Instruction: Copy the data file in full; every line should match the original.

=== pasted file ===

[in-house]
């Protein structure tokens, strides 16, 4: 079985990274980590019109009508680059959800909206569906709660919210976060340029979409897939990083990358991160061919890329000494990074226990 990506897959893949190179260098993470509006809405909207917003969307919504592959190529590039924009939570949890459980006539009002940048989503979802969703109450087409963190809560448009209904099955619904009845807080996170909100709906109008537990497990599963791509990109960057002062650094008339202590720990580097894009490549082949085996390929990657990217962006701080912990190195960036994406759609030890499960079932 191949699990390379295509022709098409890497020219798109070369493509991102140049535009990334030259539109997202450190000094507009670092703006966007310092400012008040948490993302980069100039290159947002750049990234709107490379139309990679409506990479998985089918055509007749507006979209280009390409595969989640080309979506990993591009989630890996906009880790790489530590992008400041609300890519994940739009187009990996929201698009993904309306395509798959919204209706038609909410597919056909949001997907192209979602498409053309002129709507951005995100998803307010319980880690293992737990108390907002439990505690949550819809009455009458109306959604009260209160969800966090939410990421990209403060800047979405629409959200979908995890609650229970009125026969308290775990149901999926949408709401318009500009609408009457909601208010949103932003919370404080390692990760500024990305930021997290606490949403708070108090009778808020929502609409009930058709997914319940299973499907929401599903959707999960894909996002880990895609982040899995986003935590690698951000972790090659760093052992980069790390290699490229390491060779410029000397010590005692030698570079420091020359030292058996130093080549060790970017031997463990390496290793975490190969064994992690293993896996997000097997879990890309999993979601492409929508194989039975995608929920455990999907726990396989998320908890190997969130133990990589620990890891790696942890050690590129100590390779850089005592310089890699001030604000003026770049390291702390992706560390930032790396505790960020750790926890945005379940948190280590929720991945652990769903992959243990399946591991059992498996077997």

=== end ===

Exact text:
[in-house]
């Protein structure tokens, strides 16, 4: 079985990274980590019109009508680059959800909206569906709660919210976060340029979409897939990083990358991160061919890329000494990074226990 990506897959893949190179260098993470509006809405909207917003969307919504592959190529590039924009939570949890459980006539009002940048989503979802969703109450087409963190809560448009209904099955619904009845807080996170909100709906109008537990497990599963791509990109960057002062650094008339202590720990580097894009490549082949085996390929990657990217962006701080912990190195960036994406759609030890499960079932 191949699990390379295509022709098409890497020219798109070369493509991102140049535009990334030259539109997202450190000094507009670092703006966007310092400012008040948490993302980069100039290159947002750049990234709107490379139309990679409506990479998985089918055509007749507006979209280009390409595969989640080309979506990993591009989630890996906009880790790489530590992008400041609300890519994940739009187009990996929201698009993904309306395509798959919204209706038609909410597919056909949001997907192209979602498409053309002129709507951005995100998803307010319980880690293992737990108390907002439990505690949550819809009455009458109306959604009260209160969800966090939410990421990209403060800047979405629409959200979908995890609650229970009125026969308290775990149901999926949408709401318009500009609408009457909601208010949103932003919370404080390692990760500024990305930021997290606490949403708070108090009778808020929502609409009930058709997914319940299973499907929401599903959707999960894909996002880990895609982040899995986003935590690698951000972790090659760093052992980069790390290699490229390491060779410029000397010590005692030698570079420091020359030292058996130093080549060790970017031997463990390496290793975490190969064994992690293993896996997000097997879990890309999993979601492409929508194989039975995608929920455990999907726990396989998320908890190997969130133990990589620990890891790696942890050690590129100590390779850089005592310089890699001030604000003026770049390291702390992706560390930032790396505790960020750790926890945005379940948190280590929720991945652990769903992959243990399946591991059992498996077997």